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Curty v. Norton Healthcare, Inc.

Court of Appeals of Kentucky

October 12, 2018



          BRIEF FOR APPELLANT: Kurt A. Scharfenberger Louisville, Kentucky

          BRIEF FOR APPELLEE: Donna King Perry Jeremy S. Rogers Alina Klimkina Louisville, Kentucky



          NICKELL, JUDGE:

         Ashley Curty appeals from Jefferson Circuit Court orders denying her motion to compel production of her medical records; granting summary judgment on two occasions in favor of her former employer Norton Healthcare, Inc. (Norton); and denying her motion to reconsider, alter, amend or vacate the award of summary judgment. After careful review, discerning no error, we affirm.

         Curty was employed by Norton as a medical assistant for less than a year. She knew Norton's attendance policy was based on a point system. Pursuant to the attendance policy, when employees are absent, tardy, or leave their shift early they are assessed points. Once an employee accrues ten points in a twelvemonth period, employment is terminated. Curty alleges on July 15, 2015, while working for Norton, she experienced a "stroke-like" episode and sought medical treatment in her employer's Emergency Room (ER) without notifying her supervisor. She claims an unidentified physician at the ER ordered her not to return to work for two days; however, those claims are not only unsupported, but contradicted by Curty's deposition, indicating she reported to work on both July 16 and 17, 2015. Also, on July 17, 2015, Curty's direct supervisor became aware Curty had accrued eleven and a half points under the attendance policy. Curty's employment was terminated for excessive absenteeism.

         Curty filed the instant suit on July 22, 2015, alleging claims of retaliation and unlawful discharge in violation of the Kentucky Civil Rights Act (KCRA), [1] disability discrimination, and Workers' Compensation Act retaliation.[2] Curty propounded written discovery to which Norton responded in September 2015. Curty's medical records were neither requested in her written discovery nor did Norton provide Curty's medical records as part of its responses.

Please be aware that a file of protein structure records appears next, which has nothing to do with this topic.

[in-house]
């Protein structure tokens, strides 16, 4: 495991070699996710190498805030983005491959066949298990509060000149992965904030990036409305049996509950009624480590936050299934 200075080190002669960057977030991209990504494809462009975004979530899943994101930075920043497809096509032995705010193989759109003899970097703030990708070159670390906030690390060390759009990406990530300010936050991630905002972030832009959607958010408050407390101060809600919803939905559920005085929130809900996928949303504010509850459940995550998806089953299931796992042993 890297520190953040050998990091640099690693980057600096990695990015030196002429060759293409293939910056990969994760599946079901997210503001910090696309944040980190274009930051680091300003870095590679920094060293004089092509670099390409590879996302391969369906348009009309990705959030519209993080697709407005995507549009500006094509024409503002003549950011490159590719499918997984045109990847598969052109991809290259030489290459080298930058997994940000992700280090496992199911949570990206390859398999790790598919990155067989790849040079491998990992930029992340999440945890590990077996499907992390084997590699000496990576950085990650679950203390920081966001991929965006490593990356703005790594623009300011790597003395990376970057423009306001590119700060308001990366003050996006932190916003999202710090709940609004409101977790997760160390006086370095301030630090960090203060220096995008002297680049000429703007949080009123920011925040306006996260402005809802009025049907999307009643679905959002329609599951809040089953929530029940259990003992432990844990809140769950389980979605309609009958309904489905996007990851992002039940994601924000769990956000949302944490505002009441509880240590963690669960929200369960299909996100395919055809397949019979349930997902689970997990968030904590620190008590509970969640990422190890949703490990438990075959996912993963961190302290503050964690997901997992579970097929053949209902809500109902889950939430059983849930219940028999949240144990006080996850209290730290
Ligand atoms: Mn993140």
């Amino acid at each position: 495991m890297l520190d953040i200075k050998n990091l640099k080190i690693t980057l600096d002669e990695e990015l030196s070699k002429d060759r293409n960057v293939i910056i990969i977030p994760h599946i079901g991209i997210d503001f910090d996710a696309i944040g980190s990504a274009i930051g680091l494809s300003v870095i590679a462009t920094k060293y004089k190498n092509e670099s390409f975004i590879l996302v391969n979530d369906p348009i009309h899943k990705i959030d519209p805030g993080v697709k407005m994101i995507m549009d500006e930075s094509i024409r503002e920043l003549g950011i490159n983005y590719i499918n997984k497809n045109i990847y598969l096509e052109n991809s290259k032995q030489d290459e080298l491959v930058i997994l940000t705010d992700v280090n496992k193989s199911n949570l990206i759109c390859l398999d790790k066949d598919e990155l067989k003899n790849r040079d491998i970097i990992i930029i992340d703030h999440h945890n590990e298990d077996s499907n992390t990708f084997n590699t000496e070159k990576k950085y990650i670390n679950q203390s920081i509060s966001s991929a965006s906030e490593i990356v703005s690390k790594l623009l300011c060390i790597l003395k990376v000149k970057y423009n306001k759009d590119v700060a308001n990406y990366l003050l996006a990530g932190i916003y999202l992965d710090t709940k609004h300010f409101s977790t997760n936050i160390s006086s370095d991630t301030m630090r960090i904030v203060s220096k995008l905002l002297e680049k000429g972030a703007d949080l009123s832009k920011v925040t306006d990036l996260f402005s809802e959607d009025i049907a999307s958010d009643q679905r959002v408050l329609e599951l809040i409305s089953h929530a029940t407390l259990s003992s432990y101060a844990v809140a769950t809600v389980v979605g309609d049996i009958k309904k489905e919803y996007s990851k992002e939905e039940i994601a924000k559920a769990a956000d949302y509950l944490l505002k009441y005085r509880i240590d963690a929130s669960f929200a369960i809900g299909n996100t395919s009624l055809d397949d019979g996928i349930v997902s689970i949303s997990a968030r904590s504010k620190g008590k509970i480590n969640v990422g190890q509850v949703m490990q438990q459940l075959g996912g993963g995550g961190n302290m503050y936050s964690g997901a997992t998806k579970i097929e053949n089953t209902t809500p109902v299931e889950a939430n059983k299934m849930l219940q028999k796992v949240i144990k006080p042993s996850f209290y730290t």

Following Curty's deposition, Norton moved for summary judgment on April 14, 2016, to which Curty responded. On July 27, 2016, Curty moved to stay the trial court's ruling pending completion of discovery, alleging summary judgment should not be granted until she obtained her medical records. Curty claimed Norton should have produced her medical records in its discovery responses, although she had not previously advised Norton or the trial court Norton's responses were deficient.

         On August 1, 2016, Curty emailed Norton she had computer records of her ER visit on July 15, 2015, and requested "any additional documents Norton has in its possession regarding the [sic] Ms. Curty's claims." Via email, on August 10, 2016, Curty generally requested "all documents that relate to the allegations in the complaint." On August 16, 2016, Curty moved to compel production of her medical records, specifically those relating to the July 15, 2015, incident. On August 22, 2016, Norton informed Curty how to obtain her medical records online, by phone, or by mail.

         On September 30, 2016, the trial court partially granted Norton's motion for summary judgment, dismissed Curty's retaliation claims and her claim of failure to accommodate her alleged disability, but declined to grant summary judgment on Curty's disability discrimination claim. On December 5, 2016, the trial court denied Curty's motion to compel as premature, determining she had not attempted to obtain her medical records through methods available to her under CR[3] 26.01. The trial court further noted Curty's medical records "are otherwise readily available to her."

         On April 27, 2017, nearly two years after Curty had filed suit, Norton again moved for summary judgment on the remaining claims. The trial court granted summary judgment on the renewed motion finding the record compelled the conclusion Curty is not "disabled" as defined under the KCRA and there is no evidence Norton's decision makers perceived Curty as disabled. Curty moved to reconsider, alter, amend, or vacate the trial court's grant of summary judgment but was denied. This appeal followed.

         As an initial matter, in contravention of CR 76.12(4)(c)(v), Curty does not adequately state how she preserved any of her arguments in the trial court.

CR 76.12(4)(c)[(v)] in providing that an appellate brief's contents must contain at the beginning of each argument a reference to the record showing whether the issue was preserved for review and in what manner emphasizes the importance of the firmly established rule that the trial court should first be given the opportunity to rule on questions before they are available for appellate review. It is only to avert a manifest ...

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